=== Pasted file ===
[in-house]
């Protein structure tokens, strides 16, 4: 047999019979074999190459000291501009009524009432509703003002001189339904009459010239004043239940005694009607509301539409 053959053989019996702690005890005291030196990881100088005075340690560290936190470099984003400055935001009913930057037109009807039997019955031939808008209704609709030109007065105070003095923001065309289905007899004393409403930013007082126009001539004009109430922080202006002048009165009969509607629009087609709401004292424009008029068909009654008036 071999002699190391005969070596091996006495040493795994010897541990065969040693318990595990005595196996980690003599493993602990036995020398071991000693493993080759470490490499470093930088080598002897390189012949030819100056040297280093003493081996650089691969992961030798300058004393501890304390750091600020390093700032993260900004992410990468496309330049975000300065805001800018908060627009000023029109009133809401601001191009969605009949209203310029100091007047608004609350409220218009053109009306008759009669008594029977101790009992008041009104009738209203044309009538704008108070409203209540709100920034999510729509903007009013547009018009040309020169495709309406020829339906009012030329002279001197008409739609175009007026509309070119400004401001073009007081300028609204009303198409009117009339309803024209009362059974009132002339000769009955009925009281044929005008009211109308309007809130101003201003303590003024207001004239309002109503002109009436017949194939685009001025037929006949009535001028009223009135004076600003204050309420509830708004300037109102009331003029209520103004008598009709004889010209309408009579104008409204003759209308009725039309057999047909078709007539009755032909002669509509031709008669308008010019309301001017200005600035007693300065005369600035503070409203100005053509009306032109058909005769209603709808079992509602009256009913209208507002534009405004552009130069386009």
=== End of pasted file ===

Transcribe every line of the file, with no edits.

[in-house]
């Protein structure tokens, strides 16, 4: 047999019979074999190459000291501009009524009432509703003002001189339904009459010239004043239940005694009607509301539409 053959053989019996702690005890005291030196990881100088005075340690560290936190470099984003400055935001009913930057037109009807039997019955031939808008209704609709030109007065105070003095923001065309289905007899004393409403930013007082126009001539004009109430922080202006002048009165009969509607629009087609709401004292424009008029068909009654008036 071999002699190391005969070596091996006495040493795994010897541990065969040693318990595990005595196996980690003599493993602990036995020398071991000693493993080759470490490499470093930088080598002897390189012949030819100056040297280093003493081996650089691969992961030798300058004393501890304390750091600020390093700032993260900004992410990468496309330049975000300065805001800018908060627009000023029109009133809401601001191009969605009949209203310029100091007047608004609350409220218009053109009306008759009669008594029977101790009992008041009104009738209203044309009538704008108070409203209540709100920034999510729509903007009013547009018009040309020169495709309406020829339906009012030329002279001197008409739609175009007026509309070119400004401001073009007081300028609204009303198409009117009339309803024209009362059974009132002339000769009955009925009281044929005008009211109308309007809130101003201003303590003024207001004239309002109503002109009436017949194939685009001025037929006949009535001028009223009135004076600003204050309420509830708004300037109102009331003029209520103004008598009709004889010209309408009579104008409204003759209308009725039309057999047909078709007539009755032909002669509509031709008669308008010019309301001017200005600035007693300065005369600035503070409203100005053509009306032109058909005769209603709808079992509602009256009913209208507002534009405004552009130069386009």